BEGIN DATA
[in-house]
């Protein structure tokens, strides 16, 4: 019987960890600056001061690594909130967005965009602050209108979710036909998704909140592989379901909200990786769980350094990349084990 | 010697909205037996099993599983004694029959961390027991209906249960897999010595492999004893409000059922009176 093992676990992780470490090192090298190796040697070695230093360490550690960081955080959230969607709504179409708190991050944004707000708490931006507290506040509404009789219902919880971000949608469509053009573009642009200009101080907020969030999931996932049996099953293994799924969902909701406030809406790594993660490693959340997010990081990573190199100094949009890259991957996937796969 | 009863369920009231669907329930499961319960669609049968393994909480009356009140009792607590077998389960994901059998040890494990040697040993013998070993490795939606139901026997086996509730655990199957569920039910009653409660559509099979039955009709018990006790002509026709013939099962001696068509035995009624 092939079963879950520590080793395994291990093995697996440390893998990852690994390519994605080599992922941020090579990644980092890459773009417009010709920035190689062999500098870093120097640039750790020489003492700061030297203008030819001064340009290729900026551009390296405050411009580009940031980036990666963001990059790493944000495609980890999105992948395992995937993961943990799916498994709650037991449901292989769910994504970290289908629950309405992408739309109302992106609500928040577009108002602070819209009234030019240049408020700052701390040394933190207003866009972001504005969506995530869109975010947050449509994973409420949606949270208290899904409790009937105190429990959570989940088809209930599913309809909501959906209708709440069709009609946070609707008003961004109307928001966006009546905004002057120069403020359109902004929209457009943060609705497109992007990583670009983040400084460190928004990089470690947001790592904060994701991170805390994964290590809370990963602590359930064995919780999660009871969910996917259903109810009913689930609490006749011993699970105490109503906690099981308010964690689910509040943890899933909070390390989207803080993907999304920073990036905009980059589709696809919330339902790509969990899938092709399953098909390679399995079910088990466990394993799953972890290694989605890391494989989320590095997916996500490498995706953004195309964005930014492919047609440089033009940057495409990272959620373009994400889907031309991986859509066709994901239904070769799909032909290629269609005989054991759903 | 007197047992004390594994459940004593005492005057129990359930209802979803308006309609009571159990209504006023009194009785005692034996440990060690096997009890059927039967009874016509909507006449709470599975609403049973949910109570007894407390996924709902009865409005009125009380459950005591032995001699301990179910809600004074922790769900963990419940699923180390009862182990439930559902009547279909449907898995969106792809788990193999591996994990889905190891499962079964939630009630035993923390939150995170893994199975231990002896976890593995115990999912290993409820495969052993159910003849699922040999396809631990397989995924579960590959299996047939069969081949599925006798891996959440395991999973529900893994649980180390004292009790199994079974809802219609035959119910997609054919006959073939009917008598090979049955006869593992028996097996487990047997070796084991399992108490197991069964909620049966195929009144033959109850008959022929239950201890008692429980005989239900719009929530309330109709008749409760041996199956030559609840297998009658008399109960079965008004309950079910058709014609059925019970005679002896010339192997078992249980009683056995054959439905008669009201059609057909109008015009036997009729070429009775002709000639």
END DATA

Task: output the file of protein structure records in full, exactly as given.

[in-house]
């Protein structure tokens, strides 16, 4: 019987960890600056001061690594909130967005965009602050209108979710036909998704909140592989379901909200990786769980350094990349084990 | 010697909205037996099993599983004694029959961390027991209906249960897999010595492999004893409000059922009176 093992676990992780470490090192090298190796040697070695230093360490550690960081955080959230969607709504179409708190991050944004707000708490931006507290506040509404009789219902919880971000949608469509053009573009642009200009101080907020969030999931996932049996099953293994799924969902909701406030809406790594993660490693959340997010990081990573190199100094949009890259991957996937796969 | 009863369920009231669907329930499961319960669609049968393994909480009356009140009792607590077998389960994901059998040890494990040697040993013998070993490795939606139901026997086996509730655990199957569920039910009653409660559509099979039955009709018990006790002509026709013939099962001696068509035995009624 092939079963879950520590080793395994291990093995697996440390893998990852690994390519994605080599992922941020090579990644980092890459773009417009010709920035190689062999500098870093120097640039750790020489003492700061030297203008030819001064340009290729900026551009390296405050411009580009940031980036990666963001990059790493944000495609980890999105992948395992995937993961943990799916498994709650037991449901292989769910994504970290289908629950309405992408739309109302992106609500928040577009108002602070819209009234030019240049408020700052701390040394933190207003866009972001504005969506995530869109975010947050449509994973409420949606949270208290899904409790009937105190429990959570989940088809209930599913309809909501959906209708709440069709009609946070609707008003961004109307928001966006009546905004002057120069403020359109902004929209457009943060609705497109992007990583670009983040400084460190928004990089470690947001790592904060994701991170805390994964290590809370990963602590359930064995919780999660009871969910996917259903109810009913689930609490006749011993699970105490109503906690099981308010964690689910509040943890899933909070390390989207803080993907999304920073990036905009980059589709696809919330339902790509969990899938092709399953098909390679399995079910088990466990394993799953972890290694989605890391494989989320590095997916996500490498995706953004195309964005930014492919047609440089033009940057495409990272959620373009994400889907031309991986859509066709994901239904070769799909032909290629269609005989054991759903 | 007197047992004390594994459940004593005492005057129990359930209802979803308006309609009571159990209504006023009194009785005692034996440990060690096997009890059927039967009874016509909507006449709470599975609403049973949910109570007894407390996924709902009865409005009125009380459950005591032995001699301990179910809600004074922790769900963990419940699923180390009862182990439930559902009547279909449907898995969106792809788990193999591996994990889905190891499962079964939630009630035993923390939150995170893994199975231990002896976890593995115990999912290993409820495969052993159910003849699922040999396809631990397989995924579960590959299996047939069969081949599925006798891996959440395991999973529900893994649980180390004292009790199994079974809802219609035959119910997609054919006959073939009917008598090979049955006869593992028996097996487990047997070796084991399992108490197991069964909620049966195929009144033959109850008959022929239950201890008692429980005989239900719009929530309330109709008749409760041996199956030559609840297998009658008399109960079965008004309950079910058709014609059925019970005679002896010339192997078992249980009683056995054959439905008669009201059609057909109008015009036997009729070429009775002709000639």